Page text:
The real problem in the model is the same problem that we've dealt with since ebooks came around....the wholesale pricing model. Publishers weren't sure how to handle ebooks. They wanted to release them the same time as the hardbacks, especially since hardback sales were down and e-readers were getting better. At the same time, they need that huge influx of revenue with the launch of a book.

So, they stayed greedy. Even though the cost of goods is relatively small on an e-book (once the hard book is created, it's a smaller step to jump to digital...granted, there is some investment in tech development and making sure it works right and is laid out right...but once that's done, there's no overhead to send out copies). So the real argument is how publishers can honestly justify charging distributors the same price for their ebooks?

I haven't gotten into any big discussions with authors on this topic, but from what I've seen, this doesn't (yet) affect authors much...though I'm sure if publishers have to charge less for ebooks that they'll gladly pass that revenue drop right over to the authors.

For now, the authors' big concerns about e-books has to do with the piracy issue, which is a valid concern. The ebook piracy thing especially bothers me since there is already a FREE venue to get almost any book you want...the LIBRARY! True, some communities have poorly stocked libraries, and checking a book out from a library doesn't give you the digital format...and you don't get to keep it forever. But COME ON....do you really need to steal a book you can check out for free from the library? If you really want to read it without paying, hit the library...if you want to keep it forever, buy it. Honestly, if there's a book I love and want to keep forever, I'd much rather have the hardcover version than the e-book.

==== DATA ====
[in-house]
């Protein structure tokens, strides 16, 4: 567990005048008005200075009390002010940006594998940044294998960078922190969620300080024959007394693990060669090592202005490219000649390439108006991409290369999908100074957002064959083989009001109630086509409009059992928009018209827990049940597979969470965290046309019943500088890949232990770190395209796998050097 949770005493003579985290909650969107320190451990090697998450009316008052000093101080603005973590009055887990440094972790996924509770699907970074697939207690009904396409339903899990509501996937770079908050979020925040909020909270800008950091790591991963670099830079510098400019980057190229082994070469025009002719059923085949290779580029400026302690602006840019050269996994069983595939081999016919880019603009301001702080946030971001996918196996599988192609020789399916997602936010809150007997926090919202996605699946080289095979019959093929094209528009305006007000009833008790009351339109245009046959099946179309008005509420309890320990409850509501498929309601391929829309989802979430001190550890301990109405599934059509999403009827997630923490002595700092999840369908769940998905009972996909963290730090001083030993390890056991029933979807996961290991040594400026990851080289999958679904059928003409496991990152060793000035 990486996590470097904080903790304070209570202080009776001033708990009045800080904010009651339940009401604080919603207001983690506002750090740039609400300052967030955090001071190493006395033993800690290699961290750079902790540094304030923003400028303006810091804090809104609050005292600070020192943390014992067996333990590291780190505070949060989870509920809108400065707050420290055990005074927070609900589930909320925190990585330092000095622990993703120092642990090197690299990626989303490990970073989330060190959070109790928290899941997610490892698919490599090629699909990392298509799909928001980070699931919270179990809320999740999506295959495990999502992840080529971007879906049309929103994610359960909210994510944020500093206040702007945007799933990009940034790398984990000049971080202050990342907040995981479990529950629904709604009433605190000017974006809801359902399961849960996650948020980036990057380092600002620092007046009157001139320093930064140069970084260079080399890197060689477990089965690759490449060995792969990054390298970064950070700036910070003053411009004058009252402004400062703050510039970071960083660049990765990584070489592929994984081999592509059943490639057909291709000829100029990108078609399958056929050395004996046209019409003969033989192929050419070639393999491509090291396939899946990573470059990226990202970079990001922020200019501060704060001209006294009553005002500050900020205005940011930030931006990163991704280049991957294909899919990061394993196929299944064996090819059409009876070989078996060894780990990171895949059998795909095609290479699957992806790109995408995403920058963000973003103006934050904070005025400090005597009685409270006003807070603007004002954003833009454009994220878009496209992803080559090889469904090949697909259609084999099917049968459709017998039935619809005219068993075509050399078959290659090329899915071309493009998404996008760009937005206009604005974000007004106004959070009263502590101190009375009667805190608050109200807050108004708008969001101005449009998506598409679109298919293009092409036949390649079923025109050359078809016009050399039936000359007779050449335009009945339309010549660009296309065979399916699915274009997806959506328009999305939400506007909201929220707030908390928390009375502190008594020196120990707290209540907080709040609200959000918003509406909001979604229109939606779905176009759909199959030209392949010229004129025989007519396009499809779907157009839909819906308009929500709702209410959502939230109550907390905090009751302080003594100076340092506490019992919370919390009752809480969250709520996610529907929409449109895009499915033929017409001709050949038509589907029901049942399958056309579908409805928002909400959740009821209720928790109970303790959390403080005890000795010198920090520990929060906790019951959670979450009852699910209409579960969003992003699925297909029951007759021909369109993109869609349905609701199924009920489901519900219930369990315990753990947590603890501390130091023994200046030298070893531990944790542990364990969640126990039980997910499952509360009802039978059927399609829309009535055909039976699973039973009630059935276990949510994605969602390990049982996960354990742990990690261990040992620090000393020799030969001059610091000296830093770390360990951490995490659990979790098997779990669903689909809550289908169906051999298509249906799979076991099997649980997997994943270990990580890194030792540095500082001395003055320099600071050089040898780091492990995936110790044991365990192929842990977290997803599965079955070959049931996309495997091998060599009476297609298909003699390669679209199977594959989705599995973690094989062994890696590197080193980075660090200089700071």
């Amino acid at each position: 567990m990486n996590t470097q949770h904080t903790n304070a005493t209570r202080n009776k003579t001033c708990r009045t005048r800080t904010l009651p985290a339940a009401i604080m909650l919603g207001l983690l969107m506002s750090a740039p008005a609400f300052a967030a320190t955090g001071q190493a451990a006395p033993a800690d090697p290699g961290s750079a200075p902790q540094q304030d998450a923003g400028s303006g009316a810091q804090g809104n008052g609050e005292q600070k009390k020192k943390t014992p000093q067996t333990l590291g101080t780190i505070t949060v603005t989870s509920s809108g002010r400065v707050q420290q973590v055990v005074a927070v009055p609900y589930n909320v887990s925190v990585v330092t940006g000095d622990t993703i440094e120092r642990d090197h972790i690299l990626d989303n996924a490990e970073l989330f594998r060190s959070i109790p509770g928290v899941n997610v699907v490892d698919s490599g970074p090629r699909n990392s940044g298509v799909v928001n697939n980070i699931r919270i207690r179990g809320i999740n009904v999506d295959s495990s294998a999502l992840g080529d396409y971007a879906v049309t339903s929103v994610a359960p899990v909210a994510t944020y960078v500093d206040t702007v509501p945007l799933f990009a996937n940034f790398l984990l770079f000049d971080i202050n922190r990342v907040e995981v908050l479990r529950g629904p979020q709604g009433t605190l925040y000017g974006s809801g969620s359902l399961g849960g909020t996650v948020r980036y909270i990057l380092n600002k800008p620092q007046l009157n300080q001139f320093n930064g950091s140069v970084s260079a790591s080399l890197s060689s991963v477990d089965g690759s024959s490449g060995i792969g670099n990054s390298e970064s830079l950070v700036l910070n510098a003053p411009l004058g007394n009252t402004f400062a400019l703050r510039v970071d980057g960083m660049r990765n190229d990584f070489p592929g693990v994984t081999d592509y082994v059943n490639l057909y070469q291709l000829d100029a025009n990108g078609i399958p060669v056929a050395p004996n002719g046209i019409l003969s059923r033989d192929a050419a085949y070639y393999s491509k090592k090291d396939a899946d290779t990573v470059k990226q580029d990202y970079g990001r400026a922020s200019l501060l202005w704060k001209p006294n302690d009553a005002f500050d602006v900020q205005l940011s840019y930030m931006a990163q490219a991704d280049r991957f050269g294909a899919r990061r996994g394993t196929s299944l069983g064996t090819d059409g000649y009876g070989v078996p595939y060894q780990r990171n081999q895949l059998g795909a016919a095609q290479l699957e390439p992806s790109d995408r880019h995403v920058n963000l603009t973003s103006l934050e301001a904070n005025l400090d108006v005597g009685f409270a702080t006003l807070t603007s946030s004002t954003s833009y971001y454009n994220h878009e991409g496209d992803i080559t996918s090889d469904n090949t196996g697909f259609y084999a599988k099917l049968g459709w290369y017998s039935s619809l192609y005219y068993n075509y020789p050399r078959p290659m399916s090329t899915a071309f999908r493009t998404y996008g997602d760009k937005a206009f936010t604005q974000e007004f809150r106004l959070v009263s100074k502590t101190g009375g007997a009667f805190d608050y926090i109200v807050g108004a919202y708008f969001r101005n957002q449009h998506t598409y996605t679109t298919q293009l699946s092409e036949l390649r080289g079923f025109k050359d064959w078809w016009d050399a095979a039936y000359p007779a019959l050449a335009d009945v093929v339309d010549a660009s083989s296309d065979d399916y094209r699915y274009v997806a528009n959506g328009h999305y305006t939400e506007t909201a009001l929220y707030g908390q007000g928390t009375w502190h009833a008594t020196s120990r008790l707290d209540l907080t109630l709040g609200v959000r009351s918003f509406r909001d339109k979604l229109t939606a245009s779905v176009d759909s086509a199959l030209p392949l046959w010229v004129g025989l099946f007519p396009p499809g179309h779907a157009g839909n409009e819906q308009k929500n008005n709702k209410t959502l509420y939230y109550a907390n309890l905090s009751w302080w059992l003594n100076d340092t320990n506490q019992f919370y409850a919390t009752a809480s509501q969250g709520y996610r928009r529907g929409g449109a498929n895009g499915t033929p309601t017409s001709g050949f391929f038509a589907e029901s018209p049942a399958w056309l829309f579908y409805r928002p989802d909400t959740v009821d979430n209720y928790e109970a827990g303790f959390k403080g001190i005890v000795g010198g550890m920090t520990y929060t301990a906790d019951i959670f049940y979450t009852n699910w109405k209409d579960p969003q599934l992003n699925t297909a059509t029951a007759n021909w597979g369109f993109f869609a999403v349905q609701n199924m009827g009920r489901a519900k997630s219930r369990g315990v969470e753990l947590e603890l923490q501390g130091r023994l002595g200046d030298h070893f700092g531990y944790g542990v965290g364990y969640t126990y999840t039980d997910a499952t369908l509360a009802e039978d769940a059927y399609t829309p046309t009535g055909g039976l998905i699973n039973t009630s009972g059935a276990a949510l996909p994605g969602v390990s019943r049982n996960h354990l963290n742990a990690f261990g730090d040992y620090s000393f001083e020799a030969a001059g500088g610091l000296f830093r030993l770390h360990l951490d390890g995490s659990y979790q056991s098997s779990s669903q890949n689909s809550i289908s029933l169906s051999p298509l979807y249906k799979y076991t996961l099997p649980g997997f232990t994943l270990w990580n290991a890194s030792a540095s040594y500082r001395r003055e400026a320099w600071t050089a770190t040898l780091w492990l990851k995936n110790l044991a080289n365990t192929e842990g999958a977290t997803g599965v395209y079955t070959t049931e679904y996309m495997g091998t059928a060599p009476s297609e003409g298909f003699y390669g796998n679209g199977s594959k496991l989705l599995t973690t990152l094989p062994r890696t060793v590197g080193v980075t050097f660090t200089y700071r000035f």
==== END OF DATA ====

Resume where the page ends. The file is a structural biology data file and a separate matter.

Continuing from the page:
Wow, what a rambling post. Sorry. :)

L. Diane Wolfe

I prefer physical books as well - probably always will, although I have purchased a few eBooks.

I like the above idea of delaying the eBook until the paperback comes out (or delaying it 6-12 months if it first comes out in trade) and charging a paperback price of $8.99. That makes sense.

I'm curious what Apple will do with the eBook store. We download from iTunes all the time and love it. We own an iTouch, so next year when version 2 of the iPad comes out (with Flash and all the bugs fixed) we'll probably get one. Which means we'll probably get a few books from the iBook store.

Lindsey Himmler

I don't know why people think that e-books costs less for a publisher. This is what's dangerous to the industry as a whole. Think about itunes. You're no longer buying CDs, so it should be way less to get the music, right? But that's not what's happened. Let me show you.

Here's Taylor Swift's physical album, Fearless at Amazon: $15.99
Here's Taylor Swift's digital album, Fearless at itunes: $16.99

Books aren't going to be any different, and nor should they. The value of books should be based on content, not format.

Roni @ FictionGroupie

Jm, your comments are so interesting to follow today.

Lindsey, I hear your point. But it's not exactly the same IMO. With music now, it is cheaper because you can go and just buy the songs you want and like best. I haven't bought a whole album of anyone's songs since I switched to digital. So it is actually cheaper for me than CDs used to be.